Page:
In general, when confronted by the necessity to learn a lesson from the Alter Rebbe we are startled. How can we compare ourselves to him? He was “a new soul;” his level seems too far above our own. Nevertheless, at the very beginning of the Tanya, he states that “it is very close to you.”14 Therefore, we need not be startled, but realize instead, that it is within our potential, within reach of “our hearts and mouths, to do it.” We are not being asked to do something that is above our potential, (e.g. to become a Tzaddik,) we are asked to work towards becoming a Benoni — someone who knows about the existence of both good and evil [but constantly chooses good]. This level is “very close” to us and can be expressed in deed.

A similar lesson can be derived from the beginning of the Alter Rebbe’s Shulchan Aruch. The Shulchan Aruch opens with a quote from Pirkei Avos; “Yehudah ben Teima said: Be bold as a leopard, light as a eagle, swift as a deer, and strong as a lion to carry out the will of your Father in heaven.” It is important to note that he not only quotes the Mishnah, but also brings the name of its’ author. That addition is seemingly unnecessary. While the Alter Rebbe relates laws and the reasons for them in the Shulchan Aruch,15 he does not usually mention the name of their authors. The purpose of doing so here is to teach a lesson. The name Yehudah ben Teima expresses the character and nature of that sage.16 As explained in Torah, the name Yehudah is derived from the statement, “Now I will praise G‑d.” The name Yehudah and the praise of G‑d implied therein is the motivating force that makes us “fierce as a leopard,17 and light as an eagle...”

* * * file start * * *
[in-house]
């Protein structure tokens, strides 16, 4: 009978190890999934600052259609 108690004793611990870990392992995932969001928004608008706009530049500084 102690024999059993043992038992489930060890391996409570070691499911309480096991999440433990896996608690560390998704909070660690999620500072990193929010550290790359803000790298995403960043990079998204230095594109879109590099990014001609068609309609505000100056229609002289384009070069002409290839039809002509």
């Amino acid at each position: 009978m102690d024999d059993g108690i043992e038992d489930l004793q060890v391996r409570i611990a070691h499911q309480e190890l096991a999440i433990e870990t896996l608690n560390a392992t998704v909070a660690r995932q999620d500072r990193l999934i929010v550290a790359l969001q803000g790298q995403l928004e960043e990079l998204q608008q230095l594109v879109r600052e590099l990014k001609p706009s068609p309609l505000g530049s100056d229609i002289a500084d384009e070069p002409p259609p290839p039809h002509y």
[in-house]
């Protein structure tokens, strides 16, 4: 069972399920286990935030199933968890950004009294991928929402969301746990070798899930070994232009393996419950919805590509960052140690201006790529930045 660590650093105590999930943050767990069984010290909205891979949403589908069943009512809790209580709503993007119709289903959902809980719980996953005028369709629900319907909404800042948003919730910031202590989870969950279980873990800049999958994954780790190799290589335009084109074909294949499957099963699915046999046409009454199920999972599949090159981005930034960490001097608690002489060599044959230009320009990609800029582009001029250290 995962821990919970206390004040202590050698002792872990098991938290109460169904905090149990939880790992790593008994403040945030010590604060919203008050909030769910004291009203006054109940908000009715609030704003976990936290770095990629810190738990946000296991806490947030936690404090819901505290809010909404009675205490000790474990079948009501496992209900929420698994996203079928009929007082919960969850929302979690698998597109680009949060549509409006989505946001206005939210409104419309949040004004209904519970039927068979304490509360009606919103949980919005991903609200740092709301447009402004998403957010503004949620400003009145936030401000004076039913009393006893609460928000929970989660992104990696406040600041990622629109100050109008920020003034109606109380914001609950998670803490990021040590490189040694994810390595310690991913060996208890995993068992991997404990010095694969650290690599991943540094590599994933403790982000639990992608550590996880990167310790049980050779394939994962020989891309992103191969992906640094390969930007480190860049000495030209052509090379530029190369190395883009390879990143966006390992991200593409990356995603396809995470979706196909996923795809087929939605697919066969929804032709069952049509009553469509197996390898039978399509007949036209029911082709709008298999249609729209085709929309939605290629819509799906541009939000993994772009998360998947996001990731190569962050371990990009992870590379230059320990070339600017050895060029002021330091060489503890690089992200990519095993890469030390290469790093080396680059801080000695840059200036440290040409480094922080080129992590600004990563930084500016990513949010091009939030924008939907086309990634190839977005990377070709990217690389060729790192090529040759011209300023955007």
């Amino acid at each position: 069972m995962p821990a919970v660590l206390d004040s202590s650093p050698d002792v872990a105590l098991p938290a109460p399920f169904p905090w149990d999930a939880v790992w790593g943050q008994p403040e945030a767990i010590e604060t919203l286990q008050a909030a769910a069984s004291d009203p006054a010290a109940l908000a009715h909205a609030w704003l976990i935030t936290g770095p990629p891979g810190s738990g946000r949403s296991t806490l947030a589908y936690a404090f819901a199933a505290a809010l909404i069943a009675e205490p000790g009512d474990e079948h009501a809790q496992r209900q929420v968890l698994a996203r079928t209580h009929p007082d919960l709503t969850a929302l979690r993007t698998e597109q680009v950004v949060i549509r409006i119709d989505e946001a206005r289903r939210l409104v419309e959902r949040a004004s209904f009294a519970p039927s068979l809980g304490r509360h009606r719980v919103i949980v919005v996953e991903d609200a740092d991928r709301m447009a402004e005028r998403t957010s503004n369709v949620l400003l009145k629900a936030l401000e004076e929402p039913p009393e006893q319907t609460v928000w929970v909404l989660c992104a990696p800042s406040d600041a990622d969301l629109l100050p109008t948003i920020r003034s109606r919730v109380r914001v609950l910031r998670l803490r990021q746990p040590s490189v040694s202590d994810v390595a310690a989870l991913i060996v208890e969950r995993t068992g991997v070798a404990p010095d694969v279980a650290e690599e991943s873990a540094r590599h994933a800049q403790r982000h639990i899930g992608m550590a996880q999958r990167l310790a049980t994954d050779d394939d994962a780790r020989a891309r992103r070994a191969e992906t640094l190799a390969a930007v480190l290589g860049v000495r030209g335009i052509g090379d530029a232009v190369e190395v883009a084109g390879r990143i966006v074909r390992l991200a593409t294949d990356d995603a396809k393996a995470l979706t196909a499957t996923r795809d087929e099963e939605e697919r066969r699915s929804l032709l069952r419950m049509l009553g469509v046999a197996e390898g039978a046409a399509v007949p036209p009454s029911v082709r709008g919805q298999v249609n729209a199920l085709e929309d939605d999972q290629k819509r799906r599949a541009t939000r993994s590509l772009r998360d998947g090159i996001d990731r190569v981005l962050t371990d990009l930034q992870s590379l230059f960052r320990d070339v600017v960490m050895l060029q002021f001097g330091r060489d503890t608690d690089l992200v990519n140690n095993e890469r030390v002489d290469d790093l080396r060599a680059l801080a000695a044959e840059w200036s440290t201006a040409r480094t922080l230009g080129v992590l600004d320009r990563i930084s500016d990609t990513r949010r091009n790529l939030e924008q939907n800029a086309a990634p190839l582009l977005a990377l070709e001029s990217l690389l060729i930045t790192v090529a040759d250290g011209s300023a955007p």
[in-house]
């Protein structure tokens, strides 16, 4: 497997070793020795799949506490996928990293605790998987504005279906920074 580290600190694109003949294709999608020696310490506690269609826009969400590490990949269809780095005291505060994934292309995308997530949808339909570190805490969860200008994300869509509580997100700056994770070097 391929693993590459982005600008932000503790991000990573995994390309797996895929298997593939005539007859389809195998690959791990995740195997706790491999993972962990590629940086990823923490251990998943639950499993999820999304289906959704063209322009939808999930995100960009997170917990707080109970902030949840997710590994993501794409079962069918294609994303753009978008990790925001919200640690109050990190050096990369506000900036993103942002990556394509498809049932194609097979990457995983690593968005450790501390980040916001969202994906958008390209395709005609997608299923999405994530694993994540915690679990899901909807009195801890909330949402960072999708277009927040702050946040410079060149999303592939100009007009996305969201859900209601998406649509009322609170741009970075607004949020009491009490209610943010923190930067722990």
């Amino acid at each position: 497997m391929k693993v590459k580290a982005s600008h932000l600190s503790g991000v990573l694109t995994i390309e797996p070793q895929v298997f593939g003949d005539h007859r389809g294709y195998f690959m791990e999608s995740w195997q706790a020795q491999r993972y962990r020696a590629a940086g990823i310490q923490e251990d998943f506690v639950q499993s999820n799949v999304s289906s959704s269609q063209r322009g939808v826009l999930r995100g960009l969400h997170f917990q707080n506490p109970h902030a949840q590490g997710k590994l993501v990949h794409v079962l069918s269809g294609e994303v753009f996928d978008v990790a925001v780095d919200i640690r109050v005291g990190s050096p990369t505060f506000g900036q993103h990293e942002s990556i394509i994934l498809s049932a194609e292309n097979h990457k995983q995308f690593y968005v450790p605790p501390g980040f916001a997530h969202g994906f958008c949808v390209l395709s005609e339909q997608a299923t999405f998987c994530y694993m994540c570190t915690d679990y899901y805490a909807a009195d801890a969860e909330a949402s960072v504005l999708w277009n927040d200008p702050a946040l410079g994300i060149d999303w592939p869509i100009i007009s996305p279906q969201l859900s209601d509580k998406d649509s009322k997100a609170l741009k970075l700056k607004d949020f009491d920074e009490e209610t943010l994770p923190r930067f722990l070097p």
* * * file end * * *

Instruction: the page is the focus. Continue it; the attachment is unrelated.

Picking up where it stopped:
Furthermore, the name Yehudah ben Teima in more than an explanation of why one should be as fierce as a leopard; it becomes a Halachah itself. This is demonstrated more explicitly through the following; how can it be demanded of a Jew who just arose from sleep to “praise G‑d” saying “Modeh Ani?” The answer is, because his nature is ben Teima. “Teima” means to say; “ben” means that this is his nature (e.g. “ben Chorin” means a free man). The nature of a Jew is to praise G‑d. Instinctively, without effort, he will recite G‑d’s praise. This is his nature even when he sleeps; how much more so when he wakes up.

From the above, we can derive the lesson to be learned from the Alter Rebbe’s Shulchan Aruch. The Shulchan Aruch teaches that each morning a Jew begins the day as Yehudah. (He will “praise G‑d,”) and that quality is “ben Teima” (part of his nature). However, we must see that “Yehudah ben Teima says” — these qualities must be actually expressed by our mouths. Then, from speech we must proceed to deed.18

The third lesson is derived from the Siddur. The Siddur’s intent is to show the order of the prayers. However, in the Alter Rebbe’s Siddur, he stresses that “It is proper to say before prayer: I hereby take upon myself to fulfill the Mitzvah, ‘Love your fellowman as yourself’.”19 Thus, we learn that before we begin to pray and ask for our needs,20 we must take upon ourselves to fulfill the Mitzvah to ‘Love your fellowman as yourself.’